On Tuesday, officials with the North Carolina Wildlife Resources Commission (WRC) confirmed that there was an act of vandalism at the Armstrong Fish Hatchery that resulted in the deaths of 150,000 rainbow trout. Authorities suspect that the perpetrators entered the McDowell County facility over Easter weekend and diverted fresh water away from the hatchery, leaving thousands of young trout to suffocate. Wildlife officials promised that an investigation is underway and highlighted the seriousness of the situation.
“Meanwhile, our biologists are identifying options for meeting fish-stocking schedules as planned, including transferring trout from another Wildlife Commission hatchery and increasing feeding rates to grow other trout faster,” the WRC announced on their Facebook page. “In addition, the Wildlife Commission has been fortunate to receive multiple offers of assistance and trout from other state fish & wildlife agencies, including the South Carolina Department of Natural Resources and the Virginia Department of Game and Inland Fisheries.”
WRC fish production supervisor David Deaton told The McDowell News that the dollar value of the lost trout is estimated at $150,000. The fish, which ranged in size from four to 10 inches, were meant to be stocked across 12 counties in western North Carolina over the next two years. Raising replacements for the lost trout could take as long as 18 months.
“My goal is not to impact our stocking,” said Deaton. “We will work feverishly on a plan to mitigate these losses.”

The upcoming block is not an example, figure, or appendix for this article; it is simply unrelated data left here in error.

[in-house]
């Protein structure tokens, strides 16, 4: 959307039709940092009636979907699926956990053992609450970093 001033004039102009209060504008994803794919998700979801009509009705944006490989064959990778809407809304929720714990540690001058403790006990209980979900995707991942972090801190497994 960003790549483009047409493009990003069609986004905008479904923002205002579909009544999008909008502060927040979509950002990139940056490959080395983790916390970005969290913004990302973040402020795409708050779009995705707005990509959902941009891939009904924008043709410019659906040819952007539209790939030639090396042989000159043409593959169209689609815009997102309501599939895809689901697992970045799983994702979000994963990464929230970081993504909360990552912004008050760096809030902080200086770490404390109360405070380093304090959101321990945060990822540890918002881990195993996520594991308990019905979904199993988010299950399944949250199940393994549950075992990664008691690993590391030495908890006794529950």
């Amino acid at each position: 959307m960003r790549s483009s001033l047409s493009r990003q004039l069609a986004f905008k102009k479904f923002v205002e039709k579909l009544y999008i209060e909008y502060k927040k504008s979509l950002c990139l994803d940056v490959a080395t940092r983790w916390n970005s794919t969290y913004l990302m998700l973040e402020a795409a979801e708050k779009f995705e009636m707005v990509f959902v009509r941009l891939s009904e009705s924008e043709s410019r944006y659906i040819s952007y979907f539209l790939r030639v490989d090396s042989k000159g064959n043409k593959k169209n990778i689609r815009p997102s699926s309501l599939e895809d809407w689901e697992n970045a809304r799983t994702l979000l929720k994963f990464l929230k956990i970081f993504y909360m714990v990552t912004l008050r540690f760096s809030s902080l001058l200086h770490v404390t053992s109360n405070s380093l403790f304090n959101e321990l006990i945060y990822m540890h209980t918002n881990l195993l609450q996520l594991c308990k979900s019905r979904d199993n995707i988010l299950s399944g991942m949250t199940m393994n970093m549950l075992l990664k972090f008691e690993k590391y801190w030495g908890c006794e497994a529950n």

Many anglers took to Facebook to voice their outrage.
“Catch ’em and throw away the key!” wrote one commentator.
“If they vandalize a fish hatchery then they don’t have a decent bone in their bodies. Some are just the scum of the earth and should serve jail time AND fines for the fish they killed!” wrote another.
Others wondered why the fishery did not have more security measures to keep vandals from entering. Wildlife officials said the perpetrators entered the facility sometime late Saturday afternoon. The WRC has ruled out employee error and suspects that the perpetrator may have an agenda against the agency or hatchery.
“It’s pretty evident it was a malicious act,” Deaton told The McDowell News.
The dead fish were loaded onto trucks and disposed nearby. Officials are considering transferring fish from another hatchery to help make up for the loss.
Update 4-10-2015: Police have arrested three men, aged 20 to 21, in connection with the vandalism to the Armstrong Hatchery. According to local media, officials do not believe the men knew what they were doing, but were simply “messing around.” They have been charged with injury to personal property and pollution or damage to a hatchery.
Images courtesy North Carolina Wildlife Resources Commission